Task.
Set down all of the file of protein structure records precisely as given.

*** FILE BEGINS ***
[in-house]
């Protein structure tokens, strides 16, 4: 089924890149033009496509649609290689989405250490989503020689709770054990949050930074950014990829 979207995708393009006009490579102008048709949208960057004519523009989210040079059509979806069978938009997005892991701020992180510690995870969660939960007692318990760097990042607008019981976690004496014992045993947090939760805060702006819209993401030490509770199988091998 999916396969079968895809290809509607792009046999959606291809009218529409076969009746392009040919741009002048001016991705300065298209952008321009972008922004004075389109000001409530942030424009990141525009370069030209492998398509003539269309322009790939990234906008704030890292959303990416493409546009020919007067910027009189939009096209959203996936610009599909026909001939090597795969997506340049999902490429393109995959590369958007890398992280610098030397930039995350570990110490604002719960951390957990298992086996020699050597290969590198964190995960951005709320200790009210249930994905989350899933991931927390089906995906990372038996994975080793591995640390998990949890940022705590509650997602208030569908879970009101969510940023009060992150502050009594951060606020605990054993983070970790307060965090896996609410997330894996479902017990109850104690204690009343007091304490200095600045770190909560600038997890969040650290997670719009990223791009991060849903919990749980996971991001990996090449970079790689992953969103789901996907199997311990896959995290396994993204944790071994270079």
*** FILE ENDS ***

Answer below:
[in-house]
């Protein structure tokens, strides 16, 4: 089924890149033009496509649609290689989405250490989503020689709770054990949050930074950014990829 979207995708393009006009490579102008048709949208960057004519523009989210040079059509979806069978938009997005892991701020992180510690995870969660939960007692318990760097990042607008019981976690004496014992045993947090939760805060702006819209993401030490509770199988091998 999916396969079968895809290809509607792009046999959606291809009218529409076969009746392009040919741009002048001016991705300065298209952008321009972008922004004075389109000001409530942030424009990141525009370069030209492998398509003539269309322009790939990234906008704030890292959303990416493409546009020919007067910027009189939009096209959203996936610009599909026909001939090597795969997506340049999902490429393109995959590369958007890398992280610098030397930039995350570990110490604002719960951390957990298992086996020699050597290969590198964190995960951005709320200790009210249930994905989350899933991931927390089906995906990372038996994975080793591995640390998990949890940022705590509650997602208030569908879970009101969510940023009060992150502050009594951060606020605990054993983070970790307060965090896996609410997330894996479902017990109850104690204690009343007091304490200095600045770190909560600038997890969040650290997670719009990223791009991060849903919990749980996971991001990996090449970079790689992953969103789901996907199997311990896959995290396994993204944790071994270079």